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What it looks like:

  • Reckless behavior.

  • Giving away belongings.

  • Substance abuse.

  • An urge to self-harm.

  • Noticeable fluctuating mood swings - going from a high-high, to a low-low.

  • Unable to see a future for yourself.

  • Talking about death and wanting to die.

  • Relationship problems, unable to connect or communicate.

  • Plans for suicide/or thinking about it without planning it.

  • Belief that pain is all there is for you, and suicide is the only way to stop it.


What it feels like:

  • Alone.

  • Trapped.

  • Burdensome.

  • Self-loathing.

  • Alarmed about what you're feeling and what you're thinking.

  • Guilt or shame that you're failing those around you.

  • Guilt or shame that you are even thinking about suicide.

  • Desperate to be rid of these unbearable feelings/thoughts. 

  • Afraid of being judged, misunderstood, or not heard.


How therapy can help:

  • Therapy does not shame suicide ideation -it is normal to some degree in nearly everyone -if not everyone- to have some thoughts about suicide. There is a feeling of instant relief to think of not having to deal with things anymore, or that there is a way out if we need it. Counselors understand this.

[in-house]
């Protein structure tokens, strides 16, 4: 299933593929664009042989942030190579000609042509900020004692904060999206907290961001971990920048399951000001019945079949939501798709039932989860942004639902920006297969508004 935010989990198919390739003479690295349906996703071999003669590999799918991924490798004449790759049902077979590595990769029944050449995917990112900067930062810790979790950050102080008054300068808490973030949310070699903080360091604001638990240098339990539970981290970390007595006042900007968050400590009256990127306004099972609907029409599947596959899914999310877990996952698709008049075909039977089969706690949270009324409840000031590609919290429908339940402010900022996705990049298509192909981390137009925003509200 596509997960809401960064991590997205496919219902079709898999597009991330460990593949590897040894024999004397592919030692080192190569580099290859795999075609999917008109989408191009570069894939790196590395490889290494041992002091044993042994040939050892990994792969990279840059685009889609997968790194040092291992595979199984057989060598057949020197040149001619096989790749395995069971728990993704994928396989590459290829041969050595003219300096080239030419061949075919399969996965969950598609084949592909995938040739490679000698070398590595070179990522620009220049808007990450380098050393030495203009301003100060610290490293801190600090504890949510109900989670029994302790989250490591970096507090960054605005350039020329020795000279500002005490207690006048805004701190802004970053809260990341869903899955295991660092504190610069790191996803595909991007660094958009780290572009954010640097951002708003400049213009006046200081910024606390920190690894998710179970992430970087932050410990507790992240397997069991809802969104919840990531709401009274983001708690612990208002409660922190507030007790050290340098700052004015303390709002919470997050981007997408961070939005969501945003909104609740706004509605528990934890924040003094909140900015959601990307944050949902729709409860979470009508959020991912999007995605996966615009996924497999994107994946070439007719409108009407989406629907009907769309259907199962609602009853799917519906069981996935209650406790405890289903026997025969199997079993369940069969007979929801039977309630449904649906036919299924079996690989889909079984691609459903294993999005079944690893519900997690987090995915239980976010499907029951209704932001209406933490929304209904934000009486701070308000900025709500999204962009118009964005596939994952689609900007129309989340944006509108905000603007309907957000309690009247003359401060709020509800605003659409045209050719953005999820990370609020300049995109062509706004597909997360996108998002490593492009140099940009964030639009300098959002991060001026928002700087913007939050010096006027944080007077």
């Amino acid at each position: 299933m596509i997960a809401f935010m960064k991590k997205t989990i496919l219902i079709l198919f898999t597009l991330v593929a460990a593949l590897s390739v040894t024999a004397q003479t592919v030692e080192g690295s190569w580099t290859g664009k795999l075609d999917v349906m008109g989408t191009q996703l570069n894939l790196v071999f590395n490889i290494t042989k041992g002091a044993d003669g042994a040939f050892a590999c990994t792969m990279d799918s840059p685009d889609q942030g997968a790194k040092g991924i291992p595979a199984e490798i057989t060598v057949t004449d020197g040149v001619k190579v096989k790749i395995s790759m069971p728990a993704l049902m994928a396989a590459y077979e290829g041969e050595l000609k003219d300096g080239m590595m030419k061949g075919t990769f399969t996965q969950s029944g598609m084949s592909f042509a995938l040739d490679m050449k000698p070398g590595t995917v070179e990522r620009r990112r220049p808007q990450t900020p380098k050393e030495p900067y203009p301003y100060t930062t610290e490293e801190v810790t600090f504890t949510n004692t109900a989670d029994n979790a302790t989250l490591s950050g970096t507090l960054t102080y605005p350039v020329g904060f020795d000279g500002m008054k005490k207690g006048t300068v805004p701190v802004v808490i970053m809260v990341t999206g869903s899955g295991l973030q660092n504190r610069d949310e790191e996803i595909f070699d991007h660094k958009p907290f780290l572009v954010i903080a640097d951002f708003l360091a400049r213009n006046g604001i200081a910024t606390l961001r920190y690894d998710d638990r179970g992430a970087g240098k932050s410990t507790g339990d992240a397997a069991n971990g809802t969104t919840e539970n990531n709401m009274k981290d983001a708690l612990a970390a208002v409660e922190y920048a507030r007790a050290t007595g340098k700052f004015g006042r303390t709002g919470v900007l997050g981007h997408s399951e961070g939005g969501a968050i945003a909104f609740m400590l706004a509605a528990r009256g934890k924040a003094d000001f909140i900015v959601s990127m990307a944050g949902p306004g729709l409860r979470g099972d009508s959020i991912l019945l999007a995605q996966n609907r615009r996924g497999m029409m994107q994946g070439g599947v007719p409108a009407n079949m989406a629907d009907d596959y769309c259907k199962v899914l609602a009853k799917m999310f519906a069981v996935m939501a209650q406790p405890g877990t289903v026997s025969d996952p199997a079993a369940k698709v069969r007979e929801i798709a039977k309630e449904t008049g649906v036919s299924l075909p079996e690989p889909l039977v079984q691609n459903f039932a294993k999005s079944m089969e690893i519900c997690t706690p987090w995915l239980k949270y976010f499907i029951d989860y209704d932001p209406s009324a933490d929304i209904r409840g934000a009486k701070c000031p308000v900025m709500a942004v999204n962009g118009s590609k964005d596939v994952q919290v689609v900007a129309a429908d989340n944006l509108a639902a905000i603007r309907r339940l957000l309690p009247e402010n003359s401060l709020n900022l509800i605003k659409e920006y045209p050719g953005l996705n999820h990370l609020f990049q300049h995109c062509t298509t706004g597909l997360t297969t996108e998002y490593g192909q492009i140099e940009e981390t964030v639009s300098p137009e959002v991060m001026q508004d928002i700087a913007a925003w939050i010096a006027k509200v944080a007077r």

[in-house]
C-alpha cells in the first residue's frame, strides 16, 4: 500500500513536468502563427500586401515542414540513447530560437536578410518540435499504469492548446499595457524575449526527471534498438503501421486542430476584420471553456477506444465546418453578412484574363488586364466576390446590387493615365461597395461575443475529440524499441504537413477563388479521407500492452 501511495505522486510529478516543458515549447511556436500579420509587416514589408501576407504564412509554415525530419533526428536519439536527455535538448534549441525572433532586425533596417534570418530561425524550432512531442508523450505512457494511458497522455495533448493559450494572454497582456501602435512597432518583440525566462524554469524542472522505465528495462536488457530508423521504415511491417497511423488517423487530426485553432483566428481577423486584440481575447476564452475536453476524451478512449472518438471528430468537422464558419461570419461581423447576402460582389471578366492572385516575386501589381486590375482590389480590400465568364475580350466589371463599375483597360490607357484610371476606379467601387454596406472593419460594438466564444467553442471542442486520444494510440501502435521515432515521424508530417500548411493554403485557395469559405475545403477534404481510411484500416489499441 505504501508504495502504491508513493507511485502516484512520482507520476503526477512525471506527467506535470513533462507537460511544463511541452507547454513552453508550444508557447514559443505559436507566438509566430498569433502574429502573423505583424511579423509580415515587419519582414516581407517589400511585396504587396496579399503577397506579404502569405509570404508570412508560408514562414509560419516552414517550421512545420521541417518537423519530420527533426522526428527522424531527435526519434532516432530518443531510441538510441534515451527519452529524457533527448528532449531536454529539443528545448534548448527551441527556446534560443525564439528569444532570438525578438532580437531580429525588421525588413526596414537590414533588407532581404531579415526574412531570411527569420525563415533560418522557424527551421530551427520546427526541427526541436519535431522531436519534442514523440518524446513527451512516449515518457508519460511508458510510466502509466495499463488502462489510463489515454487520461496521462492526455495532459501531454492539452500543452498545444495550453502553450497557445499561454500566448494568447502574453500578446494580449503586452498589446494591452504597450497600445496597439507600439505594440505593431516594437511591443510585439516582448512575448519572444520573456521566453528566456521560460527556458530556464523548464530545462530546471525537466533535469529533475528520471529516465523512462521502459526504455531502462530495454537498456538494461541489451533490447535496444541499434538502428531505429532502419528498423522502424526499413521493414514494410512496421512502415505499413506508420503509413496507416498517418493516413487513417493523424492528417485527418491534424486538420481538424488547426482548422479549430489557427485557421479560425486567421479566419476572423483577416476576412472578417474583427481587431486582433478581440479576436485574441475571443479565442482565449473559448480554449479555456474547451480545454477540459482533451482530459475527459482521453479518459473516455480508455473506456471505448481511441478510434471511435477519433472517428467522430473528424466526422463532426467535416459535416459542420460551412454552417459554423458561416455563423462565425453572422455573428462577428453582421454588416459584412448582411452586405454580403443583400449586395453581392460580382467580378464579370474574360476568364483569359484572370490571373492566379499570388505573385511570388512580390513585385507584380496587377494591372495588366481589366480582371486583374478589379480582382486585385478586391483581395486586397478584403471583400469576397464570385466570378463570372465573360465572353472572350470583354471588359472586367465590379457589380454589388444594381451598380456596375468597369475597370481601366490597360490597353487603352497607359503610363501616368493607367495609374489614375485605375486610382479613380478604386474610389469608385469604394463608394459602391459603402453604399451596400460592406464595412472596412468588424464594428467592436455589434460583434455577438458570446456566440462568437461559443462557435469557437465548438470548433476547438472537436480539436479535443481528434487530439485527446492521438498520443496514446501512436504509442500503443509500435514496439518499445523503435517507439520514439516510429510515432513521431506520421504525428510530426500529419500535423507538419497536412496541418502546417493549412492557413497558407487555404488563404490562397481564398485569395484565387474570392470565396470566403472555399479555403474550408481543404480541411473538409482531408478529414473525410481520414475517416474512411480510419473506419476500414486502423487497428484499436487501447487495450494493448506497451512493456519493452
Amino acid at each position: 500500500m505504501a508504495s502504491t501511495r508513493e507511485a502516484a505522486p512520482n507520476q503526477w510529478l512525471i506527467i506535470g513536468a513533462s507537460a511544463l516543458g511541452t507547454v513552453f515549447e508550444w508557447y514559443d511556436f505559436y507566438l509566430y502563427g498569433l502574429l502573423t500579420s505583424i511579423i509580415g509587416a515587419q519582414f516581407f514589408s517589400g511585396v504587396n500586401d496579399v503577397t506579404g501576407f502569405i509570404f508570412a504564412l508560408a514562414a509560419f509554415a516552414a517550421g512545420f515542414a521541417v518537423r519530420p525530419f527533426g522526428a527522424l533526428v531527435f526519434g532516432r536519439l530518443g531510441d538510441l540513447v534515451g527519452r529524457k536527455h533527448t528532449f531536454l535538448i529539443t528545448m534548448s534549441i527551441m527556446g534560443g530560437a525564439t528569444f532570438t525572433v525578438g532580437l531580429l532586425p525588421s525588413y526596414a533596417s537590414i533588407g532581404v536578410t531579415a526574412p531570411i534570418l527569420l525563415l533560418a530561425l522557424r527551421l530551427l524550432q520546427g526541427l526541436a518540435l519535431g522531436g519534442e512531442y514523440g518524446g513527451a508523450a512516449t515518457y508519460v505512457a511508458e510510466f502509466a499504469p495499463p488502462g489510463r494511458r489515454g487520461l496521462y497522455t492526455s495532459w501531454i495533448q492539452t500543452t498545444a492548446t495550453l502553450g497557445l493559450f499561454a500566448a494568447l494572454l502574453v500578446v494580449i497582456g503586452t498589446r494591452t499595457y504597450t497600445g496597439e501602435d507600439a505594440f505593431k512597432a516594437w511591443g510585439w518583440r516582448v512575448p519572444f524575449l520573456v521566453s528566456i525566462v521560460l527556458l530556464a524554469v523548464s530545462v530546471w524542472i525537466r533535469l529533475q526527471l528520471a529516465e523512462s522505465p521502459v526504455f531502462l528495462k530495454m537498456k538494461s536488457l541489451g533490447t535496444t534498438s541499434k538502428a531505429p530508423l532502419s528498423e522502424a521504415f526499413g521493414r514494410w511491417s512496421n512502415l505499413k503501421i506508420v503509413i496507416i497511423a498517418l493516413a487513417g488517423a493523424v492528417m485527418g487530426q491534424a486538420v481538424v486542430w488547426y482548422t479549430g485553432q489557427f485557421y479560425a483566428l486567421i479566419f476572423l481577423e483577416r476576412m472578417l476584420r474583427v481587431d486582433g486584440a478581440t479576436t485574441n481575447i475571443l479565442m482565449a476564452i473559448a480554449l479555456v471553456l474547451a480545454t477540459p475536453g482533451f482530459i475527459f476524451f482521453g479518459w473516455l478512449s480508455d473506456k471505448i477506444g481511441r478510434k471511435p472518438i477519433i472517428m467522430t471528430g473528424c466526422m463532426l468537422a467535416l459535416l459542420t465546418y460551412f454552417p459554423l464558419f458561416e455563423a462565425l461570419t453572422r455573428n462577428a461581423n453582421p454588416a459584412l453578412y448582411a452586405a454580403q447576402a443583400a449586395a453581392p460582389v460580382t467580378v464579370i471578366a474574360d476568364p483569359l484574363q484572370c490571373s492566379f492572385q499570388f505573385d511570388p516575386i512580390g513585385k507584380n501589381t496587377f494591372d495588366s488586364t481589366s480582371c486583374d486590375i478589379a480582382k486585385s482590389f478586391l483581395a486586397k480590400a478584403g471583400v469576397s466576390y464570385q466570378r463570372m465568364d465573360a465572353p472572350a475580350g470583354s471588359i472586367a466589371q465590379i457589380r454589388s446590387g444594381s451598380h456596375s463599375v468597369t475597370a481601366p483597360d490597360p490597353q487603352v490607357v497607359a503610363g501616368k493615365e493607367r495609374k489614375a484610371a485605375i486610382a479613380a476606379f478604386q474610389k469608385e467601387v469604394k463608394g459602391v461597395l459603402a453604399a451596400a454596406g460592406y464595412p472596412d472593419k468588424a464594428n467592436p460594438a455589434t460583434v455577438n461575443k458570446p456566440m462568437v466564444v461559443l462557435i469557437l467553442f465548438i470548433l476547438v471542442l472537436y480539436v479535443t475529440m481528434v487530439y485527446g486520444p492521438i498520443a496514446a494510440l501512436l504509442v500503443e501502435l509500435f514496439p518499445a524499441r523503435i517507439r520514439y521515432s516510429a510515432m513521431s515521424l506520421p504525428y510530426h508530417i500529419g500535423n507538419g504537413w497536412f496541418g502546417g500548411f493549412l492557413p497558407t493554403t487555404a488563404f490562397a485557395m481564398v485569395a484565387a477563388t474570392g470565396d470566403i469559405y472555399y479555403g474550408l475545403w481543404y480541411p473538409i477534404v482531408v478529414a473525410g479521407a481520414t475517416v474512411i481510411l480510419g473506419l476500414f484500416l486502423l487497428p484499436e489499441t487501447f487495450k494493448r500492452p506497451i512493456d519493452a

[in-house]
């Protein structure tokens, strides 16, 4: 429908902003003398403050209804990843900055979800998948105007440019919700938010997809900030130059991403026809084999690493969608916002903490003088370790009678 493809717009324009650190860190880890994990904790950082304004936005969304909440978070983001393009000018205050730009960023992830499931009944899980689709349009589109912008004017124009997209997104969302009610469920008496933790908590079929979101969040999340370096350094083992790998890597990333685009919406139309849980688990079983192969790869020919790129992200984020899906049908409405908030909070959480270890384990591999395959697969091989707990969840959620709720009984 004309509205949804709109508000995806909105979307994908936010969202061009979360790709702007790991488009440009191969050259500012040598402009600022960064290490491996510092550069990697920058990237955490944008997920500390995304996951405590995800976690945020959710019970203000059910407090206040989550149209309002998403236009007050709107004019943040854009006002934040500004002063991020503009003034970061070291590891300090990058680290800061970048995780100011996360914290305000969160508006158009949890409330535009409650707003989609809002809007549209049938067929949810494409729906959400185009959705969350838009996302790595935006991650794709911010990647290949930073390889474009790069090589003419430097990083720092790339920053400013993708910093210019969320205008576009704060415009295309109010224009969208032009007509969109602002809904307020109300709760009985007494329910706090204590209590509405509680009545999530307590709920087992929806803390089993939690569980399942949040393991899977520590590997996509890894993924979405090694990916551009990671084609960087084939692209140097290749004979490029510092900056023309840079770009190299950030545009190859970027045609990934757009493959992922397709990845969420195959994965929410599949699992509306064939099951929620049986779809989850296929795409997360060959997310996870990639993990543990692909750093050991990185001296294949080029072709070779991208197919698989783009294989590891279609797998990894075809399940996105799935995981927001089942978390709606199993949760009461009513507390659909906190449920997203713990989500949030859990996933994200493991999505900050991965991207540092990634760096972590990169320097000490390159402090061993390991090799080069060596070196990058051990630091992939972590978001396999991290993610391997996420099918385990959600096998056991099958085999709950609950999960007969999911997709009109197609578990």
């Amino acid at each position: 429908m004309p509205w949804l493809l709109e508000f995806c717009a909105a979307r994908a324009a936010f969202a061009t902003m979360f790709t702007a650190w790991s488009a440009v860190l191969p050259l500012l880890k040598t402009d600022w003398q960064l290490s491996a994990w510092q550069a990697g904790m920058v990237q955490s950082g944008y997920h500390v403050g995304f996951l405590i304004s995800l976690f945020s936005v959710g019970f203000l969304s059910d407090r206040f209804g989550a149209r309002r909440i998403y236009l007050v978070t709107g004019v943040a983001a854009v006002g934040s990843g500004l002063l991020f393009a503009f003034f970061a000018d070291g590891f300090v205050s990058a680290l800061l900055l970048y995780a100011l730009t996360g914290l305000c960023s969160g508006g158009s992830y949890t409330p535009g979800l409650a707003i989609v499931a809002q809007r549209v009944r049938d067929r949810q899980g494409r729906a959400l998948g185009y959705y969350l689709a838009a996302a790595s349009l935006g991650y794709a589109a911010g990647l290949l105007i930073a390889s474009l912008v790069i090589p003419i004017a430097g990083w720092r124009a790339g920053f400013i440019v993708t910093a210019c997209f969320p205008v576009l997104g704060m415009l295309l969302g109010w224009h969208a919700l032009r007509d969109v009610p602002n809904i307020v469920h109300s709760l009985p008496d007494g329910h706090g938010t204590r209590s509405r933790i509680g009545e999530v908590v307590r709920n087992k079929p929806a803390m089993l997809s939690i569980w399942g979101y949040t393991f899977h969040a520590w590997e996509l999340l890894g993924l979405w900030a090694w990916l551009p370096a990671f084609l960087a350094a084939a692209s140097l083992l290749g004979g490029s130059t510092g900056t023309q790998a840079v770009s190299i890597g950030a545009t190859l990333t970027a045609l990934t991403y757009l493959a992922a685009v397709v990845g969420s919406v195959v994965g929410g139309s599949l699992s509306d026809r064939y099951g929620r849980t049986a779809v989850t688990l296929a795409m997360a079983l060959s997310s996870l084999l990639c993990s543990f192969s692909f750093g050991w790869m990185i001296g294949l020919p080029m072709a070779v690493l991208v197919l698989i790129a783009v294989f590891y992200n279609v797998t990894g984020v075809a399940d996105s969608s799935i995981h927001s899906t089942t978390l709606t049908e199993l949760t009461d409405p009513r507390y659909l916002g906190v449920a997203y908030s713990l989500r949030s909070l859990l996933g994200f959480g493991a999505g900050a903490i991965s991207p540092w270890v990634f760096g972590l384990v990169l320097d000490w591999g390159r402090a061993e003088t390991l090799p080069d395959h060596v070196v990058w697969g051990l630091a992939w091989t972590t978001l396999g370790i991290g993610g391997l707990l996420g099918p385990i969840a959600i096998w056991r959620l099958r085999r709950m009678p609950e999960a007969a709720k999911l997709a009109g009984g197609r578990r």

• Suicidal ideation is not a permanent state, but something that requires immediate action. Therapy can help you see possibilities that may not have been considered, and can help you discover power you may not have known you had.

  • Therapy provides a safe space for talking about suicide that you may not have with family or friends. 

You may not be able to see this right now,
but you are not alone.

If you are in a crisis or any other person may be in danger - don't use this site.  These resources can provide you with immediate help.

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